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Physical Education's Flip Side

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In California, where Frisbee tossing has developed from a backyard pastime into a professional sport, the D.D. Johnston Elementary School in Norwalk brings in a Frisbee consultant to teach students the fine art of flips and spins.

Students in the 4th, 5th, and 6th grades take four weeks of Frisbee training as part of their regular physical-education course, accord4ing to Christine Roubidoux, the school's principal.

John Geza, an independent Frisbee consultant, comes to the school in the final week of the unit to help students perfect the basic moves. Then he shows them some flashier techniques, such as the under-the-leg throw and the fingertip spin.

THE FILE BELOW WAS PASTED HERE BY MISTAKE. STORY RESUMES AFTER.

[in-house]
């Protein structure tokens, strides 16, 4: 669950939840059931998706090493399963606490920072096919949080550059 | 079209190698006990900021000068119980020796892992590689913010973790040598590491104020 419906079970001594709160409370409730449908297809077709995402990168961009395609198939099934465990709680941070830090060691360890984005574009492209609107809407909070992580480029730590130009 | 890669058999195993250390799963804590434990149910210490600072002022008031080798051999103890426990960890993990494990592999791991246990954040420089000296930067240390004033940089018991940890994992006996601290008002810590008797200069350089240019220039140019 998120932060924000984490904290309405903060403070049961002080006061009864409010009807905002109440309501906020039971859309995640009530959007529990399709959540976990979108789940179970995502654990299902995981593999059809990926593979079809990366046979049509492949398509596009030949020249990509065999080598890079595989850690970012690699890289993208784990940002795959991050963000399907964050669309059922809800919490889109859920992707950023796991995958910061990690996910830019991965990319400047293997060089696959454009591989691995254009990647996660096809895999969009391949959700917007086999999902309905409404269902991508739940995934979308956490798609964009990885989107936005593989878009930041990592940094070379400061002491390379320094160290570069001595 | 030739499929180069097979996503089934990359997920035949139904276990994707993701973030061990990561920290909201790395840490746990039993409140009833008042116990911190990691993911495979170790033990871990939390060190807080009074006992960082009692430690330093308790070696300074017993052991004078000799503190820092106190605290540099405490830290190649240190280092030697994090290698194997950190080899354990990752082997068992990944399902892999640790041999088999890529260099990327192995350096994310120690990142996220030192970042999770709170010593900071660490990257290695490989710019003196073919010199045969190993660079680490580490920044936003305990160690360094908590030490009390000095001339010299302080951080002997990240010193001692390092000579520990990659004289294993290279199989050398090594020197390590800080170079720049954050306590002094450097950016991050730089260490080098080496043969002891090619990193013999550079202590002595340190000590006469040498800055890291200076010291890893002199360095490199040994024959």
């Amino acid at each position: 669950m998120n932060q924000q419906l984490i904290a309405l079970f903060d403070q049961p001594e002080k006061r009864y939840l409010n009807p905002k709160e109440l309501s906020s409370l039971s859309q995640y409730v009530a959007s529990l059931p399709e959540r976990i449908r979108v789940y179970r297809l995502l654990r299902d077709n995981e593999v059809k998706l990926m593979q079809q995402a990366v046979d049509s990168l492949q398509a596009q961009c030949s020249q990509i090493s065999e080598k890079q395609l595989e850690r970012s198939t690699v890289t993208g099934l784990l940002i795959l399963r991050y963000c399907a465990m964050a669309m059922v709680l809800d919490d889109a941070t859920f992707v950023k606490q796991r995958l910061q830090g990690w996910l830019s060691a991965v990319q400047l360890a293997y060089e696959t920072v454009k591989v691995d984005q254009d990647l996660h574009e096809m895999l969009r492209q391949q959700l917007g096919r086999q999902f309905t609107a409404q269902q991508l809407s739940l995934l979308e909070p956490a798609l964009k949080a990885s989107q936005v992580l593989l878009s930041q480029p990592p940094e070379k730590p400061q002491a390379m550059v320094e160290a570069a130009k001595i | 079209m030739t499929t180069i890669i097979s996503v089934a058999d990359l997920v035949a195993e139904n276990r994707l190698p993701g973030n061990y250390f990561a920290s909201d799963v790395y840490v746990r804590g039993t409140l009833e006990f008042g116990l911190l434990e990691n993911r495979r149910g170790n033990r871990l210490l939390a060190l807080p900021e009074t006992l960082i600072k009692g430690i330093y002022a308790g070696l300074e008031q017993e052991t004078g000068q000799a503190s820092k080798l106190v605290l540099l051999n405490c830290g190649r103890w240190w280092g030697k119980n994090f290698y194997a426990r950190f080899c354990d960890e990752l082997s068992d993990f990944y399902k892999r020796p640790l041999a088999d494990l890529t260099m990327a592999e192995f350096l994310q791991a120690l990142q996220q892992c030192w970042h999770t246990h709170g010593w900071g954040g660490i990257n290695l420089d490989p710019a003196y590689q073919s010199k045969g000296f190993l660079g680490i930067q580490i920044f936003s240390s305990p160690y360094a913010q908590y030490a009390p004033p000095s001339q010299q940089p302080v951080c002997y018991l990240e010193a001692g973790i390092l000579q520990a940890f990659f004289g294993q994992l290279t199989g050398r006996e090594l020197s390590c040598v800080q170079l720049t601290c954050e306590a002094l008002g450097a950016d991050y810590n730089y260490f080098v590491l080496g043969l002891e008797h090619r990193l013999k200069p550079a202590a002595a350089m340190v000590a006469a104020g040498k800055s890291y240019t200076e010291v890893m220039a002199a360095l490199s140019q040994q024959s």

Mr. Geza, who was recommended to the school by Wham-O, the manu-facturer of the discs, charges $75 for a teaching and demonstration session.

The Frisbee unit is designed to get youngsters interested in exercise as well as to help them with coordination and self-esteem, Ms. Roubidoux said. "It's fun to see kids who hate physical education really go for it with the Frisbees," she said.

The Frisbee unit was introduced this year after the school's annual needs assessment called for an updated physical-fitness program, according to Ms. Roubidoux.

She said parents, teachers, and especially students are pleased with the new class. "The Frisbee unit helps kids learn balance and locomotion. And we've even had less trouble during recess," said Ms. Roubidoux.

The consultant's $75 fee doesn't seem like much, said Ms. Roubidoux, when all of the benefits are taken into consideration, including the bonus of an introductory lesson in aerodynamics.

The local school board apparently agrees; it voted unanimously to pay the Frisbee consultant's fees.

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